Metaverse is no longer just fiction from books and movies. In many ways, it’s already here, and everyone seems to be talking about it. And it’s not just tech blogs and startup founders – there are countless articles, interviews, books, and TV shows talking about the metaverse.
Even though the idea of immersive virtual worlds it’s getting more real, there’s still a long road ahead until it reaches wider adoption. We asked Ready Player Me partners about their thoughts on the current state of the metaverse and where it’s heading in 2023.
Where's the metaverse today?
2022 wasn’t an easy year for many companies building the metaverse. Both crypto and stock markets were hit by an economic crisis, making it harder for smaller companies to get their projects off the ground. Some bigger players and brands reevaluated their metaverse strategies altogether. “[A lot of companies and] potential clients lost their interest in the metaverse,” said Ethan Cohen, CEO of PolyLand. “They backed out of it due to the conditions compared to a year ago.”
Even the term metaverse didn’t have it easy. Sean Kauppinen, Chief Strategy and Marketing Officer at Hiber, said that “too many people coming in muddied the term. They tried doing a quick hype grab, often without having sustainable business models or even long-term goals. They only had ideas.”
Another problem highlighted by Ready Player Me partners is the lack of valuable use cases for the metaverse. “Users want to access virtual spaces for a specific reason,” said Andrew Sands, Co-Founder of PixelMax. “Some of our users are city planners and architects engaging avatar-to-avatar digitally instead of looking at a 2D drawing shared by one person or traveling all the way to the physical location.”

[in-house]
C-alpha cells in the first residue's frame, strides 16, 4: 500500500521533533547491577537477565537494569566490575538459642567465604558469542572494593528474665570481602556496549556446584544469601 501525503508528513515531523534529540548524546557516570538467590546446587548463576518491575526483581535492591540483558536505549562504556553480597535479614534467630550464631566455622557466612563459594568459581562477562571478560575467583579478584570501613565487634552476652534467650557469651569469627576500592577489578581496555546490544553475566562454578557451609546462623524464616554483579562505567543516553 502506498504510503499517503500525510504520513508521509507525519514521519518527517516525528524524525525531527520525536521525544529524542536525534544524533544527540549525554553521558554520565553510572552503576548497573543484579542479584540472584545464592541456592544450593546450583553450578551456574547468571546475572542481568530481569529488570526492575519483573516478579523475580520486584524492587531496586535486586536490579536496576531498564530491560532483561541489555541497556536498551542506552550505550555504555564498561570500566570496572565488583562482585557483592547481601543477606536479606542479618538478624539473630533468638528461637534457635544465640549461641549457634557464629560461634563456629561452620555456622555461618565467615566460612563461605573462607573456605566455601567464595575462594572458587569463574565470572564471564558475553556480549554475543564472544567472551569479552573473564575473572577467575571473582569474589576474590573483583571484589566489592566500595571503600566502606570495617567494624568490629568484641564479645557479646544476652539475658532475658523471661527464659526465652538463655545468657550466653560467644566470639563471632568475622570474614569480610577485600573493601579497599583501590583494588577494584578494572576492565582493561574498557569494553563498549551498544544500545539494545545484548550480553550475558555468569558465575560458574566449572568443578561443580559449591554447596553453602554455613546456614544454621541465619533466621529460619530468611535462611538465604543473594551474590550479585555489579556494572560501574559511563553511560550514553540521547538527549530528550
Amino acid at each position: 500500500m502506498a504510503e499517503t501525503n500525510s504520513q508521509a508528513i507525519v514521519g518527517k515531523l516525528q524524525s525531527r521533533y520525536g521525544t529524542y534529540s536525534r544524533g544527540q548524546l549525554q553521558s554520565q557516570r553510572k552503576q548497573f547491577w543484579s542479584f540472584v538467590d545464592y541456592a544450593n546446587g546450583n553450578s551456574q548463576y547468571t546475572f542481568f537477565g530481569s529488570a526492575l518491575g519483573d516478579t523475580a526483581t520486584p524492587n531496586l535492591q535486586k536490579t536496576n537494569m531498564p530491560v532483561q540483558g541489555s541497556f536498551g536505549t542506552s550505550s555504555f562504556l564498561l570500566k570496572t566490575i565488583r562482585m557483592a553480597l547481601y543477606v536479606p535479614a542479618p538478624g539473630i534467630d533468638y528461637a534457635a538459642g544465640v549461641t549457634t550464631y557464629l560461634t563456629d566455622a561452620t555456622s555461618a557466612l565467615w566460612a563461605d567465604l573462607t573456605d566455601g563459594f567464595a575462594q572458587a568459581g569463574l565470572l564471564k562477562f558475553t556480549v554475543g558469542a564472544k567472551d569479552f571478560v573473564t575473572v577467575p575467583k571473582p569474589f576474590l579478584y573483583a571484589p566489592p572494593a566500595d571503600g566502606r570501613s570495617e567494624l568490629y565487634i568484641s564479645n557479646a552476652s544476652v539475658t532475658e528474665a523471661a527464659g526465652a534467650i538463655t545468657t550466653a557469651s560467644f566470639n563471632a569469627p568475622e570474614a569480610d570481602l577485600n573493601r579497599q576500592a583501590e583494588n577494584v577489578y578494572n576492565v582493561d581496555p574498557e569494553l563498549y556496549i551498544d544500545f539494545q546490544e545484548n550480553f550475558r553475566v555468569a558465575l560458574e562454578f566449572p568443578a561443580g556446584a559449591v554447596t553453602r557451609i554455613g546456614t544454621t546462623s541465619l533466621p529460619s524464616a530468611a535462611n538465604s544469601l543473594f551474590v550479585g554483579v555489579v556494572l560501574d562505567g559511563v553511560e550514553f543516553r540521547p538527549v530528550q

Despite the challenges of 2022, it was still a thriving and vital year for many companies building the metaverse. “This year was a building phase for companies that held on. Those companies will stay the longest and improve the most,” said Ethan. In 2022, Ready Player Me’s partner network grew 5x, from 1,015 to 5,135.
The biggest technical challenges of the metaverse
Some of the biggest problems that the metaverse is currently facing are technical, like restricted resources of consumer hardware. It limits how immersive and visually impressive the metaverse can be today. One of the potential solutions to this problem is Pixel Streaming, used by Yabal, PixelMax and PolyLand.
Pixel Streaming makes it possible to play graphics-intensive games through a web browser. It only uses as much computing power as a video call, making it accessible on any platform with the right browser stack. “I think a goal of traditional gaming companies is to have their games available on a web-accessible platform,” said Ethan Cohen. “It doesn't require downloading huge files and updating, which is the main issue with modern gaming consoles. Having everything ready in seconds will improve the gaming experience.”
Unfortunately, in its current form, Pixel Streaming is an expensive solution for businesses. As Eddie Aspden (Chief Architect at PixelMax) said, “there needs to be infrastructure that can sustain these kinds of experiences, often with bespoke hardware deployed close to users – as big companies do with CDNs.” In the case of PixelMax, they rely on their own infrastructure built to optimize their platform's performance and running cost.